suggestions regarding the collection of speci-
mens and information from younger siblings
of affected children were incorporated into
the study design. The CAC meets regularly to
hear updates on study progress and provide
input. CAC members have given critical
advice on data collection instruments, ways to
make the clinical protocol as child-friendly
and special-needs–friendly as possible, and
strategies to enhance recruitment.
The CHARGE study is building an infrastruc-
ture that will support multiple investigations
of autism and related neurodevelopmental dis-
orders. The psychometric evaluations and
clinical examinations combined with extensive
exposure information and biologic specimens
represent rich resources for research on etiol-
ogy and phenotypic expression of these disor-
ders and make possible the comprehensive
approach needed to advance understanding of
autism and DD. In our clinical assessments of
> 300 children identified with autism in the
California DDS system, we have confirmed
the diagnosis in 87%, suggesting that the large
increases in DDS system clients with autism
over the last decade or two is unlikely to be
due to overdiagnosis in younger cohorts.
Although several large birth cohort studies
recently initiated or in progress will be able to
examine factors that predict autism, the num-
ber of cases of autism in the CHARGE study
may be comparable with what is expected in
birth cohorts of 100,000 (i.e., we have enrolled
> 360 children with autism and are continuing
recruitment). In contrast with large cohort
studies with dispersed populations, we are able
to conﬁrm diagnoses using standardized instru-
ments administered by a small, well-trained
clinical assessment team. Additionally, in
cohort studies attempting to address a wide
range of health and developmental outcomes,
the exposures and factors measured will not
necessarily have been chosen for relevance
The specimen bank is currently being used
by several laboratories that are part of the UC
Davis CCEH. In this first stage, xenobiotic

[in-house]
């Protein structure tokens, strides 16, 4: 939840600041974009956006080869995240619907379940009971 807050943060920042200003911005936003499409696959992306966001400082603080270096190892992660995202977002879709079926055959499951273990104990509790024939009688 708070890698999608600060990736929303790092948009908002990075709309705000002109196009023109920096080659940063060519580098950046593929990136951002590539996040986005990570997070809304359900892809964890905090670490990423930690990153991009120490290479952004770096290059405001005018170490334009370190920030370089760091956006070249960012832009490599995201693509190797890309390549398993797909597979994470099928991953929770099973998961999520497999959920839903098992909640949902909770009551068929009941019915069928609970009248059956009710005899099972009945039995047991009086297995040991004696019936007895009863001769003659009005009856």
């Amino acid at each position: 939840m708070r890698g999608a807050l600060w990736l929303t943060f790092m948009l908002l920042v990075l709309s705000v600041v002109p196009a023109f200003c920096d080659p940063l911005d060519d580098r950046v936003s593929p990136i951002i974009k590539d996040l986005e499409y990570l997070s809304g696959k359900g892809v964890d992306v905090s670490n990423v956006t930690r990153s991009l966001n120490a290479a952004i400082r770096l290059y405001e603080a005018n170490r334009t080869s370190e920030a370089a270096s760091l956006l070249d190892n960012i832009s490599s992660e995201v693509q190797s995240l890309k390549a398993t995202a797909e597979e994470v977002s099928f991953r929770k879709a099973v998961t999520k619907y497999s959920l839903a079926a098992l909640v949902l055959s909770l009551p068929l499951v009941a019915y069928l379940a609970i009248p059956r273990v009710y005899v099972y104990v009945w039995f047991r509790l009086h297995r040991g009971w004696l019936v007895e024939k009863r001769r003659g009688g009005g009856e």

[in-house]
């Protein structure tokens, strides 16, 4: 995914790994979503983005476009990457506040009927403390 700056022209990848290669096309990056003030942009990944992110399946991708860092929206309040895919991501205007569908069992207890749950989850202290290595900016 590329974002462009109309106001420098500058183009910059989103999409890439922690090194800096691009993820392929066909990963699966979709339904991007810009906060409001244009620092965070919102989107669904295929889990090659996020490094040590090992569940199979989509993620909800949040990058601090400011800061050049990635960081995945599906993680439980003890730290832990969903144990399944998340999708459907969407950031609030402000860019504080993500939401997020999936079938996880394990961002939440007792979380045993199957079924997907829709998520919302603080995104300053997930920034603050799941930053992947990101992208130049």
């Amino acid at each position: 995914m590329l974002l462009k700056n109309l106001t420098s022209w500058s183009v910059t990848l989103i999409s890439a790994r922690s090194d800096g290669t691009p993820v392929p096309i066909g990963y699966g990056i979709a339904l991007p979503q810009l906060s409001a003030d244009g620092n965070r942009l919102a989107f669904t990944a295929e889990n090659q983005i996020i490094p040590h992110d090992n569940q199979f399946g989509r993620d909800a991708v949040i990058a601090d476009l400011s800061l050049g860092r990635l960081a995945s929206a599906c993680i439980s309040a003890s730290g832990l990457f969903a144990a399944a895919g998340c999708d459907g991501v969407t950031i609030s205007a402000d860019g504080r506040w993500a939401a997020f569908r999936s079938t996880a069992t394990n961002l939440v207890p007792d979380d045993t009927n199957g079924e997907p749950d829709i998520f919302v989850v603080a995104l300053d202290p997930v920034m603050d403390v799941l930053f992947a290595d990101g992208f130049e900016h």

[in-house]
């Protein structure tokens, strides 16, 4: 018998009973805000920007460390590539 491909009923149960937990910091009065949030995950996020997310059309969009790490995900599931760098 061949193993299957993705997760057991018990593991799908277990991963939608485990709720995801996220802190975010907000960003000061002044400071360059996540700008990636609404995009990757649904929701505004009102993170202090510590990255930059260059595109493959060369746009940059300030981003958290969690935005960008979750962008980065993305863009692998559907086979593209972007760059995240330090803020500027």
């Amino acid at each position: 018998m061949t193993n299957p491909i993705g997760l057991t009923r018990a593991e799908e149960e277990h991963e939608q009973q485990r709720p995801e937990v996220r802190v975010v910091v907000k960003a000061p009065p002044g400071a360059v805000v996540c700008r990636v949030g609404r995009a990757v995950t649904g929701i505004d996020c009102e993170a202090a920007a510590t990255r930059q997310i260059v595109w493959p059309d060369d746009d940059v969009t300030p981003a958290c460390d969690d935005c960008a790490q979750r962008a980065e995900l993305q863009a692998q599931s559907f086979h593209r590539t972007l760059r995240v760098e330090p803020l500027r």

and biochemical profiles of children with
autism are being compared with those of unaf-
fected children, and comparisons are being
made between different autism phenotypes. As
distinguishing features emerge, the second
stage will be to determine whether any differ-
ences in biomarkers were present at birth,
using the neonatal blood spots where possible.
Data and specimens will be made available to
qualiﬁed researchers with targeted, worthwhile
hypotheses not being addressed by CCEH and
Limitations of this study must be
recognized. Much of the information will be
gathered retrospectively. The only biologic
specimens prospectively collected (i.e., before
diagnosis) are the newborn blood spots and, for
some children, baby hair locks. Similarly, ques-
tionnaires on use of pesticides and other house-
hold products will be retrospective and hence
subject to reporting/recall bias. Thus, the large
birth cohort studies under way or in prepara-
tion will complement the CHARGE study by
providing fully prospective data, although they
are subject to the limitations described above.
Nevertheless, in the CHARGE study, medical
records will yield prospectively recorded data on
treatments, illnesses, and prescription medi-
cations. Other unbiased, relevant sources of
information on xenobiotics include blood
measurements that represent cumulative expo-
sures for persistent compounds and California’s
Pesticide Use Reporting system, which docu-
ments commercial pesticide applications that
can be linked to participant residences during
critical time windows.
Although sporadic studies have identified
speciﬁc environmental factors that have been
associated with autism, no previous effort has
attempted to address the broad spectrum of
environmental factors that may, in combina-
tion with genetic susceptibility, affect develop-
ment and severity of this condition in the
population. The CHARGE study is charting
new territory in the investigation of etiologic
factors for autism and DD. The goal of the
CHARGE study is to understand causes of
autism and DD, both genetic and environmen-
tal, in order to reduce their incidence in the
future. The design combines a large popula-
tion-based sample of children with different
patterns of development; standardized diagnos-
tic assessments of autism, cognitive develop-
ment, and adaptive behavior by trained
assessors; medical and neurologic examinations;
detailed reviews of medical records; and an
extensive set of questionnaires describing phe-
notypic characteristics and environmental expo-
sures from preconception through early
childhood. Currently, it is unique in its empha-
sis on environmental factors and its tight link-
age with state-of-the-art laboratories of the UC
Davis CCEH that enable us to address biologic
markers of xenobiotic exposures, immunologic
responses, and gene expression. Other features
include active community involvement, an eth-
nically diverse pool of participants, and inclu-
sion of developmentally delayed children in
addition to general population controls. Finally,
the collaboration by CHARGE study investi-
gators with other population-based autism
epidemiologic efforts currently under way, such
as the national Centers for Autism and
Developmental Disabilities Research and
Epidemiology (CADDRE) study, will create
valuable opportunities for replication and
perhaps data pooling.
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VOLUME 114 | NUMBER 7 | July 2006
Environmental Health Perspectives